If you’re keen on cleaning your car’s interior, the upholstery will make up a big part of that job. So, here’s how to shampoo car seats.

Whether it’s part of your regular car detailing routine, or you just need to clean up a mess that your kids made in the back, cleaning car seats is a job that you need to get right. Otherwise, if you do it wrong, your risk not only getting rubbish results but also potentially even damaging the upholstery. Fear not though, because we’re here to show you the way!

What equipment do I need?

To shampoo car seats properly, there’s a few bits of kit you’ll need to get the job done. a car vacuum cleaner will come in handy, as will two types of brush – one to sweep loose dirt, the other to help agitate the shampoo. Naturally, that also means you’re going to need some car interior shampoo (not the same stuff that you use on the outside!) and potentially a more potent enzyme spray if you’re tackling stains. Finally, have a few microfiber cloths to hand as well.

How To Shampoo Car Seats

car vacuum

1. Vacuum & Fine Brush

The first step when cleaning car seats is to begin by vacuuming them. This will pick up any loose debris before you start to tackle finer dirt with your shampoo. If the vacuum can’t quite pick up certain crumbs, for instance if they’re in seatbelt crevices, then you might need to attack those with a fine brush and sweep them away instead.

Car Gods Stain Eliminator

2. Stain Removal

This step is optional, and only necessary if you’ve got a deep stain to deal with. If you’ve got fabric seats, we’d recommend using an enzyme spray and letting it settle for a few minutes. Essentially, these enzymes will work at breaking down the stain residue, making it less resistant to your shampoo. It’s a bit liking having someone loosen a tight jar for you so that it takes less effort to open.

Importantly, enzyme sprays tend not to be suitable for leather. So, if you’ve got stained leather seats, you’ll have to skip along to step three. In which case, your best bet is to buy a specific leather cleaning spray/solution, rather than a general car interior shampoo.

Interior cleaning stage of how to detail a car

3. Shampoo & Scrub

If you’ve used an enzyme cleaner, apply your car interior shampoo/spray directly on top while the seats are still damp from that first spray. When doing this, take car to avoid any tears, rips, or holes that sink down into the seat. You don’t want any product to drip into those areas as it’ll fester inside the seat. It could tamper with any electronic functions your seat might have, or just fester and smell damp after a while.

With the shampoo/spray applied, take your second brush (ideally one with relatively soft bristles which is designed for upholstery) and agitate the solution into a foam across the seat’s surface area. If you’ve got leather seats, you might feel more comfortable applying your shampoo to a microfiber cloth first, and applying it to the seat that way instead. Typically, fabric seats respond well to up-and-down motions, whereas circular movements are the best way to treat leather seats.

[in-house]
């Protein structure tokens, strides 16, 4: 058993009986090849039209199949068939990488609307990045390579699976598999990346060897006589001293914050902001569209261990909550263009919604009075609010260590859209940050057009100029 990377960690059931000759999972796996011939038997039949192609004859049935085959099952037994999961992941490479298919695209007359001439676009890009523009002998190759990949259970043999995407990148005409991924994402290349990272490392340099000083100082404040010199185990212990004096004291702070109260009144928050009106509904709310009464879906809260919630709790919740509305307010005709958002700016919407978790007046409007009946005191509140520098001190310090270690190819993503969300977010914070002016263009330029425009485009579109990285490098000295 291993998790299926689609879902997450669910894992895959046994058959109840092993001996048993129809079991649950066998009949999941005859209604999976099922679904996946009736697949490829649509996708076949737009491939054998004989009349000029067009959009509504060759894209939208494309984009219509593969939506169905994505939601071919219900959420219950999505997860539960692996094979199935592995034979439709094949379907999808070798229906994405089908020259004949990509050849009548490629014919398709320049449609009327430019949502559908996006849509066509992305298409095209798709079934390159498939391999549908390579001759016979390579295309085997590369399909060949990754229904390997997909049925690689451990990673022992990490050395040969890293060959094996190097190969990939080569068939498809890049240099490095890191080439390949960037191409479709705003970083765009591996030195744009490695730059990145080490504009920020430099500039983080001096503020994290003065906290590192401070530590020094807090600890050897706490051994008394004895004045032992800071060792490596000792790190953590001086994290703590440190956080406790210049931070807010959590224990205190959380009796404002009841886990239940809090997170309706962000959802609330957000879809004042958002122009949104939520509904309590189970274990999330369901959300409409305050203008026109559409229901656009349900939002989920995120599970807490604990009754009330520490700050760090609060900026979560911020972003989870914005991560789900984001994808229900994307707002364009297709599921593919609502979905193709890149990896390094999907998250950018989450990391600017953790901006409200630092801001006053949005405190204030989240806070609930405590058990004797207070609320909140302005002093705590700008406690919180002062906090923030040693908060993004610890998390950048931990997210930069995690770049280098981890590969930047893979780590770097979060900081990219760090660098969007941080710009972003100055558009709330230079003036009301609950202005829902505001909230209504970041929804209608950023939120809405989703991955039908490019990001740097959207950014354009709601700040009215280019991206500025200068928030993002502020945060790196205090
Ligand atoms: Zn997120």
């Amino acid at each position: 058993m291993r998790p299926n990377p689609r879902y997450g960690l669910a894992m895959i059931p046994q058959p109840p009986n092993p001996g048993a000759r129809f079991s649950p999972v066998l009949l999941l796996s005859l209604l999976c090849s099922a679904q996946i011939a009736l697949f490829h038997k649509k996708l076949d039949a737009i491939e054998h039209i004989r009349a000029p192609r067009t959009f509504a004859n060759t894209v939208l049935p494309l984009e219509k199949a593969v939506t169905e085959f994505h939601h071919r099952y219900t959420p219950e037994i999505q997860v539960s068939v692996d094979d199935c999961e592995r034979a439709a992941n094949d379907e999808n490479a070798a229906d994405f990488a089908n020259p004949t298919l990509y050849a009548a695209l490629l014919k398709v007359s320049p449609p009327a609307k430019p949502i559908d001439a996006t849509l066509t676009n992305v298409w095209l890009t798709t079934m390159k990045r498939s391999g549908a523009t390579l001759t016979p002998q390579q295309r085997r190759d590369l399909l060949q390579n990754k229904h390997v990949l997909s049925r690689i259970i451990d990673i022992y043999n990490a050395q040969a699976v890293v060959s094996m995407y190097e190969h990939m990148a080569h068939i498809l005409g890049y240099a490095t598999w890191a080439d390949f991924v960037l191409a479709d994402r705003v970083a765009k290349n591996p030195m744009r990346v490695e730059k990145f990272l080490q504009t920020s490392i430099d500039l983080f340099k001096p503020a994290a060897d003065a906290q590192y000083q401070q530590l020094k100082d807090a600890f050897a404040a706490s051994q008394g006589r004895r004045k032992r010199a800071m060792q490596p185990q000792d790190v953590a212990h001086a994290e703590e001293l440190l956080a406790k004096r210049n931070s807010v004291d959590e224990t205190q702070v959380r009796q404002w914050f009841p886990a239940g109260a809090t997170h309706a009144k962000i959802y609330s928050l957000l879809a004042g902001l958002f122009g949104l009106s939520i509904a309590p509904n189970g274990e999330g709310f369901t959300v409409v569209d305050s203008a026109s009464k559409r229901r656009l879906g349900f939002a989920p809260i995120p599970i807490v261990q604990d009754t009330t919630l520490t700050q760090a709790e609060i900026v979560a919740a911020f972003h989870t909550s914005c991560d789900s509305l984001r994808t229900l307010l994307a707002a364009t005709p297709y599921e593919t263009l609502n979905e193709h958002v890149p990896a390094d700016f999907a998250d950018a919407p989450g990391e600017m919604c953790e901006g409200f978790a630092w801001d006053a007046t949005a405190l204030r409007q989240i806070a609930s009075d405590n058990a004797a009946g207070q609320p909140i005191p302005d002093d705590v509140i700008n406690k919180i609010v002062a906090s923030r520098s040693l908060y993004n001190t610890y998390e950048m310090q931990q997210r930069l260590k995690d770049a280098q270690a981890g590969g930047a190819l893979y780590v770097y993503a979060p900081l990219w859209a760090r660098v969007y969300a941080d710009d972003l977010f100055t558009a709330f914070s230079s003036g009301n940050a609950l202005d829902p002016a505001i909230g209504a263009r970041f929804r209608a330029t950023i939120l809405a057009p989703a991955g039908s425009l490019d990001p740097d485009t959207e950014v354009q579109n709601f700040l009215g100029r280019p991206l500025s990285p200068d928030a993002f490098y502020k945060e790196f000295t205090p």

Dirt from clean microfiber cloth on car's interior

4. Wipe with microfiber cloth

Once you’re happy that you’ve achieved full coverage with your seat cleaner, you’ll need to wipe away the foam (and hopefully the dirt with it). Do this with one of your spare microfiber cloths.

To keep on top of each of these stages, it’s a good idea to focus on steps 2-4 one seat at a time. That way, you should easily be able to stay on track and give each seat equal coverage.

Auto Glym leather care

5. If you’ve got leather seats, treat them

People with fabric seats in their car can skip along to step six, but if you’ve got leather ones, listen up. If leather seats are left o their own devices, they’ll eventually reach a point of dryness that results in them wearing and cracking. To mitigate against this, it’s good practice to treat your leather seats every time you clean them (or according to some detailing specialists, every three months or so).

To treat leather seats, you’ll need some dedicated leather treatment/leather restorer. Follow the instructions on the back of the bottle, but for the most part all it’ll involve is rubbing the restorer into your seat surface with an applicator pad (usually provided).

Toyota SERA door demonstration

Bonus points if you’ve got a Toyota Sera with doors that open like this.

6. Air Dry

The final part can often be the longest. Car seats notoriously take a while to dry, but to get this done as quick as possible, park your car up somewhere sunny, private, and within view. Then, leave the windows open – or even better, open the doors – and allow the car to air out. Typically it’ll take a good hour or two to dry fully.